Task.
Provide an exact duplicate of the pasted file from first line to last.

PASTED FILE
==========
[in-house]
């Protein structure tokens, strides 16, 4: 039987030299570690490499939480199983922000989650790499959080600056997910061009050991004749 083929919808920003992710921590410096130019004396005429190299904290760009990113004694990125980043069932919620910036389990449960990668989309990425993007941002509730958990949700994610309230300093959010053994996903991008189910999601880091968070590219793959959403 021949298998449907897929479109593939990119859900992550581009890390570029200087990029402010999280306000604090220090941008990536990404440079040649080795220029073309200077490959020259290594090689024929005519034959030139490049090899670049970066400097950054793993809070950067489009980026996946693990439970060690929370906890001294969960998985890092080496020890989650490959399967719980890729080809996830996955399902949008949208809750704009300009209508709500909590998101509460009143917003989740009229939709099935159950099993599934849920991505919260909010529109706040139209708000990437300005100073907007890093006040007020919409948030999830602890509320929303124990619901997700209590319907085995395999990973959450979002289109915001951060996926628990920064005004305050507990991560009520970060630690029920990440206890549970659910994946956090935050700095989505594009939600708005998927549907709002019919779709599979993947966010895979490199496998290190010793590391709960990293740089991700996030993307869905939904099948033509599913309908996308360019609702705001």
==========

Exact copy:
[in-house]
């Protein structure tokens, strides 16, 4: 039987030299570690490499939480199983922000989650790499959080600056997910061009050991004749 083929919808920003992710921590410096130019004396005429190299904290760009990113004694990125980043069932919620910036389990449960990668989309990425993007941002509730958990949700994610309230300093959010053994996903991008189910999601880091968070590219793959959403 021949298998449907897929479109593939990119859900992550581009890390570029200087990029402010999280306000604090220090941008990536990404440079040649080795220029073309200077490959020259290594090689024929005519034959030139490049090899670049970066400097950054793993809070950067489009980026996946693990439970060690929370906890001294969960998985890092080496020890989650490959399967719980890729080809996830996955399902949008949208809750704009300009209508709500909590998101509460009143917003989740009229939709099935159950099993599934849920991505919260909010529109706040139209708000990437300005100073907007890093006040007020919409948030999830602890509320929303124990619901997700209590319907085995395999990973959450979002289109915001951060996926628990920064005004305050507990991560009520970060630690029920990440206890549970659910994946956090935050700095989505594009939600708005998927549907709002019919779709599979993947966010895979490199496998290190010793590391709960990293740089991700996030993307869905939904099948033509599913309908996308360019609702705001």